Welcome to part 3 of our 4 part blog series with Jaime Filer! Let's talk nutrition and meal prepping - an essential step to getting fit for 2020. Jaime breaks things down SIMPLY and makes 'meal prepping' not seem so overwhelming.
1. What to eat and what NOT to eat
What I’m going to say will probably surprise you: There’s nothing you shouldn’t eat. I mean, I hear arsenic burns, and the cinnamon challenge is stupid, but other than that, no food is off limits for me or my clients. I believe that creating this black and white world of food gives foods labels. Foods aren’t good or bad. Too much of something (even protein!) can be detrimental, but that has more to do with how much of something you’re eating and also when you’re eating it. One of my main superpowers is helping my clients create a positive relationship with food, and eating. How can you do that when you think pizza is BAD and bad for you, and you’re trying to convince yourself that broccoli tastes as good as Oreos.
We’re all adults and for the most part, we have access to Google. Type in “clean eating” and see what comes up. Eat more of those things, and less Pop-Tarts and ice cream. That’s as good a place to start.
2. How to properly meal prep
- What you need to meal prep successfully
Time and patience. Honestly. The biggest barrier to people not achieving their goals is that they’ll put in 60-120min at the gym every day, but not 2-3 hours per week to cook all the food they’re going to need. Preparation is key. People often make poor choices when:
a) They’re presented with a choice in the first place,
b) They’re hungry. Don’t be caught without food.
In terms of actual practical things you need to start, I would search on Amazon for Tupperware. They don’t have to be any cute, fancy Rubbermaid sets. The ones you typically see with a clear plastic lid and black bottom will suffice.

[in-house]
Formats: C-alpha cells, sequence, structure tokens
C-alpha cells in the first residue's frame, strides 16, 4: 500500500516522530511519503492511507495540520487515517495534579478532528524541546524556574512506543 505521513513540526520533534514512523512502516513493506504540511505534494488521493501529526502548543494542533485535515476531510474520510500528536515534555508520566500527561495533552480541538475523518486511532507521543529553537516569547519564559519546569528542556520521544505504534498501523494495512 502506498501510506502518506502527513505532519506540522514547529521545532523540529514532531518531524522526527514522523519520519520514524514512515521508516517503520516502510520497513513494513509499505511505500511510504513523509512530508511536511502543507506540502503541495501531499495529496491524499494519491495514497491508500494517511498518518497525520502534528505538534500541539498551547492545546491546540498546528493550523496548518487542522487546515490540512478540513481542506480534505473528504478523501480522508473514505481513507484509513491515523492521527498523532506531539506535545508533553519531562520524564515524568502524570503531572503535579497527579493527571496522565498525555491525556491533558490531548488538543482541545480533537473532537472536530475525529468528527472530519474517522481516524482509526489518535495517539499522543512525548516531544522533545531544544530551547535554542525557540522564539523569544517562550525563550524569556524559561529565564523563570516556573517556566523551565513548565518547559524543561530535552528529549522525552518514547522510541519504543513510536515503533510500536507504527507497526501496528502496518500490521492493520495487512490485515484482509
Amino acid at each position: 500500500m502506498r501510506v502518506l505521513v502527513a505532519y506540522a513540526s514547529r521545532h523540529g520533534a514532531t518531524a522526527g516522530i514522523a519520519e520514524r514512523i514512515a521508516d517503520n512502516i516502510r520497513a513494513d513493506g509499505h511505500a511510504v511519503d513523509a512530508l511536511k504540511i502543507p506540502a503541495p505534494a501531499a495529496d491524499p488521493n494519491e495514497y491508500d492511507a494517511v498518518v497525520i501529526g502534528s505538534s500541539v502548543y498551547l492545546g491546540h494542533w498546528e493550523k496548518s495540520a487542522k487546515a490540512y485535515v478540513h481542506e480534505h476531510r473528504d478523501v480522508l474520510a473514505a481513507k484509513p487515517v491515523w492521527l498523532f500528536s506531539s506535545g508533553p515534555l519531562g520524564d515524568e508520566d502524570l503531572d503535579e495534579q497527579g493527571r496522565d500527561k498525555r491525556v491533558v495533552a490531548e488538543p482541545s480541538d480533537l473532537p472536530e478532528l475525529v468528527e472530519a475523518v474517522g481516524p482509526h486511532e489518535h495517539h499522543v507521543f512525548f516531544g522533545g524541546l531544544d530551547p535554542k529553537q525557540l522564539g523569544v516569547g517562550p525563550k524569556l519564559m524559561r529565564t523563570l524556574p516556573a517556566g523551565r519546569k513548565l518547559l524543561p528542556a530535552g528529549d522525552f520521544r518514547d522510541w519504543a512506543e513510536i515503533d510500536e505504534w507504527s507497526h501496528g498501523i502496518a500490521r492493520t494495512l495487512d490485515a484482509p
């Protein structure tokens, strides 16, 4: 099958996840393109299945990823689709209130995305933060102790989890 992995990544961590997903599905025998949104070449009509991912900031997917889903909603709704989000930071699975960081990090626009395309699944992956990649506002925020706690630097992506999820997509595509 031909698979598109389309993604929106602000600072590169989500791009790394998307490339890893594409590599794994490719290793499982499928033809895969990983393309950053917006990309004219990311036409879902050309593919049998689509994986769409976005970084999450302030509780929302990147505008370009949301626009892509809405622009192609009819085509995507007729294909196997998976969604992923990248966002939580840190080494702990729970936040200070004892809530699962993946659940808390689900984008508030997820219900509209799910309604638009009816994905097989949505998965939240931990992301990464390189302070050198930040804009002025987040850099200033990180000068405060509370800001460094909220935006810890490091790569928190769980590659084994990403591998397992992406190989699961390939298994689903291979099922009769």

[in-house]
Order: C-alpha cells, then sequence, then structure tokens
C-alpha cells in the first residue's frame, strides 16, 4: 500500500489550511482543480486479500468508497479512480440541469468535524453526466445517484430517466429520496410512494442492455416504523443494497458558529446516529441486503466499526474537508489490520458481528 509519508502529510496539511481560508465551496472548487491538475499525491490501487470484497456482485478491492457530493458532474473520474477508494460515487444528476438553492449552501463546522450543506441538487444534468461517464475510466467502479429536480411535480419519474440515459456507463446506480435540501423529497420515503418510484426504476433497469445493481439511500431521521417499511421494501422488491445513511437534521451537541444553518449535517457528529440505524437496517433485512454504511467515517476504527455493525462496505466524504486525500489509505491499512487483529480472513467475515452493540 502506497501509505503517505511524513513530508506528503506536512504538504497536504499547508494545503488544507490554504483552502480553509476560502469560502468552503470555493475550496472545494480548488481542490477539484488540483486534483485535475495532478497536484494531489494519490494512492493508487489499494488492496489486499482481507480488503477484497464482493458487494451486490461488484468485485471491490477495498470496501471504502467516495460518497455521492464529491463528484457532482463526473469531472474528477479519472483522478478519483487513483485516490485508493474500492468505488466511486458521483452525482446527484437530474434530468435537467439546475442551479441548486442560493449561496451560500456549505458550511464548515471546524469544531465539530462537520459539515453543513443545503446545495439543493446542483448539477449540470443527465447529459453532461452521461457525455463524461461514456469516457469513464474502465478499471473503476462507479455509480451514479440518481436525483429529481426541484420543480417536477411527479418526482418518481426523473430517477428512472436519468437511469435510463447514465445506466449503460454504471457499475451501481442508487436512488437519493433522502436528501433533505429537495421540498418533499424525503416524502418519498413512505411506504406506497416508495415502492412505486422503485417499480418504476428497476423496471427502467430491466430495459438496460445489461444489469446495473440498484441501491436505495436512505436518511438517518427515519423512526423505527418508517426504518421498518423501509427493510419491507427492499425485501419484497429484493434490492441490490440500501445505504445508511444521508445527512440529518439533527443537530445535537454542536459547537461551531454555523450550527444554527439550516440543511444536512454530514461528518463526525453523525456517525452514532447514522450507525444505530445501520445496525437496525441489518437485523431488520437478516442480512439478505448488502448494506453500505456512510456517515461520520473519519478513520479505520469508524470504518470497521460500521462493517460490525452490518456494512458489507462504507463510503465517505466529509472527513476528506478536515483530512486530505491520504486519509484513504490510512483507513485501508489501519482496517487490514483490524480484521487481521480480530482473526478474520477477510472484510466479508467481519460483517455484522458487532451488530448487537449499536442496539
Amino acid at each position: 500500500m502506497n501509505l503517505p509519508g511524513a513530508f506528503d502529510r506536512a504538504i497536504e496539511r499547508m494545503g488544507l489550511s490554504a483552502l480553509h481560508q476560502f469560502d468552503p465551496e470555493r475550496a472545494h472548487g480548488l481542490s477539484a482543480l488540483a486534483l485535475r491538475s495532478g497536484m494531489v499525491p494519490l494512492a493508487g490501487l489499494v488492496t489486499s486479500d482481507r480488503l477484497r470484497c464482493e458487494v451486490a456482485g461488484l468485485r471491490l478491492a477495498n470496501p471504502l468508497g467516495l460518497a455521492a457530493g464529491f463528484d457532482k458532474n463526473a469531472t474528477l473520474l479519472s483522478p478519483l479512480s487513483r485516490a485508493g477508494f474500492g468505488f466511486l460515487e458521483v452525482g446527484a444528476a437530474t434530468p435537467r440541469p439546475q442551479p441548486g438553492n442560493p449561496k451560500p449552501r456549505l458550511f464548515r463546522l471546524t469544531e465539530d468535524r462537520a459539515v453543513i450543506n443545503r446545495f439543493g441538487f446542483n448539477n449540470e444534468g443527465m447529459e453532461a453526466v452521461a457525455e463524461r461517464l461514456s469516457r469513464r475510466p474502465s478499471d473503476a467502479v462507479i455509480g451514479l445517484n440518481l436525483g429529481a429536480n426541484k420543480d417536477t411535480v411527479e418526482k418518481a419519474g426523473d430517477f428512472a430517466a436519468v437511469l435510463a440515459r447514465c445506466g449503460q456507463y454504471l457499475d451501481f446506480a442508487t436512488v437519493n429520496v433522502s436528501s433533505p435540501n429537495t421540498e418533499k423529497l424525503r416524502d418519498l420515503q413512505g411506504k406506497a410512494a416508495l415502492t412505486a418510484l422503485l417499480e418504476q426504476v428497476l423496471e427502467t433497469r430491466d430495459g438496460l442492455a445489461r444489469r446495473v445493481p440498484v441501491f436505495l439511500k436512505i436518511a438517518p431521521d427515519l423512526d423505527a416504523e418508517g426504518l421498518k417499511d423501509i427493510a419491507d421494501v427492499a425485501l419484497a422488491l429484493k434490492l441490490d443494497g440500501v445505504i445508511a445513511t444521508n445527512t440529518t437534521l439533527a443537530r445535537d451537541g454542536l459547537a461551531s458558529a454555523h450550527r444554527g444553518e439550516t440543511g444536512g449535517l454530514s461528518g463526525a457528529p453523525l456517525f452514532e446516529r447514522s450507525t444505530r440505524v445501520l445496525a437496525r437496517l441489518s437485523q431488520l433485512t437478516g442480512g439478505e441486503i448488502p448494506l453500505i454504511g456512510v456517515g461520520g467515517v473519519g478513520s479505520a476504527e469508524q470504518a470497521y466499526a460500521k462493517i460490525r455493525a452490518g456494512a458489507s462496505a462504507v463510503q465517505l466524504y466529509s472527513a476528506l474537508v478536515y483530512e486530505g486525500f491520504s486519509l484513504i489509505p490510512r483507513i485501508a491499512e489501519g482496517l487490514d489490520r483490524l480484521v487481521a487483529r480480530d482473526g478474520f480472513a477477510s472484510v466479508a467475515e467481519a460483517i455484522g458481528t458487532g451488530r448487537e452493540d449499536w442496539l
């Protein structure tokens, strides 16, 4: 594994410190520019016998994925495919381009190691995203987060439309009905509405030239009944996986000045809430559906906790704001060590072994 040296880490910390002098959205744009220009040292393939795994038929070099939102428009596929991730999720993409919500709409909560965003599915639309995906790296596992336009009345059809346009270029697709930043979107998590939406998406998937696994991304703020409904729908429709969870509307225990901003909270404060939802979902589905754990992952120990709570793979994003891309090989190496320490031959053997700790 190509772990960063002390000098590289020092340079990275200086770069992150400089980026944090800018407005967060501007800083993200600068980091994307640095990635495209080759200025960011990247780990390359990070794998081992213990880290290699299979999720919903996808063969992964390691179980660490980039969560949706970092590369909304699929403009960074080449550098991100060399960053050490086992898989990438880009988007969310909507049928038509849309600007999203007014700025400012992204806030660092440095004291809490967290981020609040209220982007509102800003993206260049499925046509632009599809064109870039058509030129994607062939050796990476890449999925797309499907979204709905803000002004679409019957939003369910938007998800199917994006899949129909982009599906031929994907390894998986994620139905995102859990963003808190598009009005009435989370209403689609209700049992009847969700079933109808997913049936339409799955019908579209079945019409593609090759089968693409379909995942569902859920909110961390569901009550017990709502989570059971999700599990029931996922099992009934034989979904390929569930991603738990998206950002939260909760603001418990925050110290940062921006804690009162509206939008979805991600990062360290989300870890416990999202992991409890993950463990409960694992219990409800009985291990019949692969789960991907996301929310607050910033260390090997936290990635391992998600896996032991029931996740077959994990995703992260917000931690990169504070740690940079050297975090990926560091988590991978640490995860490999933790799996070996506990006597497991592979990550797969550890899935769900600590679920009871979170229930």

- How often you need to meal prep
I do a huge bulk cooking session on Sunday afternoon. That’s when I prepare all my proteins for the week, (typically grilled chicken, plain grilled chicken wings, and ground beef), my starches (sweet potatoes, white rice, mashed cauliflower), and steam my veggies. I don’t necessarily put all my meals TOGETHER that day though, because my fridge can’t hold that many individual Tupperware. So I’ll pack maybe 2-3 days worth of individual meals, and then do that Sunday for the beginning of the week, and Wednesday for the end of the week.
- How much time to set aside for meal prepping each week
A TOTAL of 3 or so hours per week depending on:
1. Whether you have someone helping you
2. How exciting you like your recipes (think of pad thai chicken versus plain grilled chicken with Mrs Dash spice)
3. How many meals you want/need, and whether you do bars and/or shakes instead of meals.
So, there you have it! We'd love to hear about your experiences following Jaime's meal prepping advice. The most important thing here is to actually DO IT. Don't be caught without food otherwise you're more likely to cave and get that McDonalds or eat one of those donuts that a co-worker brought.
If you have any questions, feel free to reach out to us or Jaime. You can find Jaime on Instagram: @jaim91 or on her website.